Implementing Deep Learning Methods and Feature Engineering for Text Data: The Skip-gram Model
Just like we discussed in the CBOW model, we need to model this Skip-gram architecture now as a deep learning classification model such that we take in the target word as our input and try to predict the context words.
Editor's note: This post is only one part of a far more thorough and in-depth original, found here, which covers much more than what is included here.
The Skip-gram Model
The Skip-gram model architecture usually tries to achieve the reverse of what the CBOW model does. It tries to predict the source context words (surrounding words) given a target word (the center word). Considering our simple sentence from earlier, “the quick brown fox jumps over the lazy dog”. If we used the CBOW model, we get pairs of (context_window, target_word)where if we consider a context window of size 2, we have examples like ([quick, fox], brown), ([the, brown], quick), ([the, dog], lazy) and so on. Now considering that the skip-gram model’s aim is to predict the context from the target word, the model typically inverts the contexts and targets, and tries to predict each context word from its target word. Hence the task becomes to predict the context [quick, fox] given target word ‘brown’ or [the, brown] given target word ‘quick’ and so on. Thus the model tries to predict the context_window words based on the target_word.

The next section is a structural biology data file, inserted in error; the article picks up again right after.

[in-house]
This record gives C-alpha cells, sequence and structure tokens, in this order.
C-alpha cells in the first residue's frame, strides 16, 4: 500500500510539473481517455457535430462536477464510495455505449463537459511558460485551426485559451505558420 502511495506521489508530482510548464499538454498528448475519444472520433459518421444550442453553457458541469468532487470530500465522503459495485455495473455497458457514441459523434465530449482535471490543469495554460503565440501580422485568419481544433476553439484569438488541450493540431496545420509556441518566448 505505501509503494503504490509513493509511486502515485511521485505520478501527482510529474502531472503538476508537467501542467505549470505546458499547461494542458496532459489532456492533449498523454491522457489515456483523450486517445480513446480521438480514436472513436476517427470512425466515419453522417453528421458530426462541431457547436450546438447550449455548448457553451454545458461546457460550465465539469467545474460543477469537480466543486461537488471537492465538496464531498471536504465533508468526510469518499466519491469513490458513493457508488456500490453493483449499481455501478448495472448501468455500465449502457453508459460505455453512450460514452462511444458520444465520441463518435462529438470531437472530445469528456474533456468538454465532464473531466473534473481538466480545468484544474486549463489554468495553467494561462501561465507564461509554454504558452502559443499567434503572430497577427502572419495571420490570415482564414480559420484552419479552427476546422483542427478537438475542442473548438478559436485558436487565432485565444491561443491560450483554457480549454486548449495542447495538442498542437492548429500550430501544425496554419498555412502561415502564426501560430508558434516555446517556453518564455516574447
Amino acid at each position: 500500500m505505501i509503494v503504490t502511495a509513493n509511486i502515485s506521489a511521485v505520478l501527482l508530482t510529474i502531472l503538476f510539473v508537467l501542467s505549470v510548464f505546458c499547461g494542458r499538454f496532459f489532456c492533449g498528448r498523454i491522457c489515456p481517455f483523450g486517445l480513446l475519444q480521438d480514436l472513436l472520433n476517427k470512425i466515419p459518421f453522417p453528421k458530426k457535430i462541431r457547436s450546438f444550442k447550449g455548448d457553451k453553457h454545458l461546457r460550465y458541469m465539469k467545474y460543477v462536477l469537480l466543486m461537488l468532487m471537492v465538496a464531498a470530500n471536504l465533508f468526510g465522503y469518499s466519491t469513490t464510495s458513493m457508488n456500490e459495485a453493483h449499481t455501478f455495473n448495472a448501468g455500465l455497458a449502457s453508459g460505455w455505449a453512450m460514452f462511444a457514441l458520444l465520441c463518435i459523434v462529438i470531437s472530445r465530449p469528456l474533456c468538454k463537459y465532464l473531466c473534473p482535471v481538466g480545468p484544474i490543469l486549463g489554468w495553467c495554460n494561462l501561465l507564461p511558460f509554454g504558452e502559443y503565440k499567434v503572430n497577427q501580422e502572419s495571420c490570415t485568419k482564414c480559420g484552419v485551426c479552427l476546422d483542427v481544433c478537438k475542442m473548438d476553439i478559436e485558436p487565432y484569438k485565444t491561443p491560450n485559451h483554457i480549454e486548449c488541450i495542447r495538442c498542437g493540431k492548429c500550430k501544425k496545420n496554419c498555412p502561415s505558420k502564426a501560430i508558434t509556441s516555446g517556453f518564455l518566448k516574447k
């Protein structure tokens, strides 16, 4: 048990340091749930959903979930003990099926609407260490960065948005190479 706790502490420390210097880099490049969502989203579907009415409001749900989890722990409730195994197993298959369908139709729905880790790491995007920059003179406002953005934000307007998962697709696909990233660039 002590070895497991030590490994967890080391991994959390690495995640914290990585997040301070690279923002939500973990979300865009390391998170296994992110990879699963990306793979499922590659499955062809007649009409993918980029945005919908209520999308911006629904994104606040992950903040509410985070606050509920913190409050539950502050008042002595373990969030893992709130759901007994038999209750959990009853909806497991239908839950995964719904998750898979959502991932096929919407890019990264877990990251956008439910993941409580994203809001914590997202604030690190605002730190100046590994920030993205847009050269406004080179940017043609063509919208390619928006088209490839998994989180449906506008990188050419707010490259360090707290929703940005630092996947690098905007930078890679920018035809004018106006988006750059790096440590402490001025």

The Skip-gram model architecture (Source: https://arxiv.org/pdf/1301.3781.pdf Mikolov el al.)
Just like we discussed in the CBOW model, we need to model this Skip-gram architecture now as a deep learning classification model such that we take in the target word as our input and try to predict the context words.This becomes slightly complex since we have multiple words in our context. We simplify this further by breaking down each (target, context_words) pair into (target, context) pairs such that each context consists of only one word. Hence our dataset from earlier gets transformed into pairs like (brown, quick), (brown, fox), (quick, the), (quick, brown) and so on. But how to supervise or train the model to know what is contextual and what is not?
For this, we feed our skip-gram model pairs of (X, Y) where X is our input and Y is our label. We do this by using [(target, context), 1] pairs as positive input samples where target is our word of interest and context is a context word occurring near the target word and the positive label 1 indicates this is a contextually relevant pair. We also feed in [(target, random), 0] pairs as negative input samples where target is again our word of interest but random is just a randomly selected word from our vocabulary which has no context or association with our target word. Hence the negative label 0indicates this is a contextually irrelevant pair. We do this so that the model can then learn which pairs of words are contextually relevant and which are not and generate similar embeddings for semantically similar words.
Implementing the Skip-gram Model